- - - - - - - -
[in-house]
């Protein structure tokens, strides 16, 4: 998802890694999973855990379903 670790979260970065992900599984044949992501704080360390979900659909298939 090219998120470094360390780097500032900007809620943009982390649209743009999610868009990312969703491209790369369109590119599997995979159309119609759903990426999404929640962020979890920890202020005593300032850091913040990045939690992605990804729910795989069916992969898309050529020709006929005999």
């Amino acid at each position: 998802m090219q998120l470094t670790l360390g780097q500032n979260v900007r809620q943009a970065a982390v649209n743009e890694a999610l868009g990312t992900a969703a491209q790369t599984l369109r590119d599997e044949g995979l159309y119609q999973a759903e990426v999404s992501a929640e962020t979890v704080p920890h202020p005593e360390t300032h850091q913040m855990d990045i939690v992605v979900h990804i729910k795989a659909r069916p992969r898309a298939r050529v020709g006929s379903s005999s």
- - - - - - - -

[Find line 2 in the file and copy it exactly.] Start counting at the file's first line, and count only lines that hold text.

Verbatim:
């Protein structure tokens, strides 16, 4: 998802890694999973855990379903 670790979260970065992900599984044949992501704080360390979900659909298939 090219998120470094360390780097500032900007809620943009982390649209743009999610868009990312969703491209790369369109590119599997995979159309119609759903990426999404929640962020979890920890202020005593300032850091913040990045939690992605990804729910795989069916992969898309050529020709006929005999």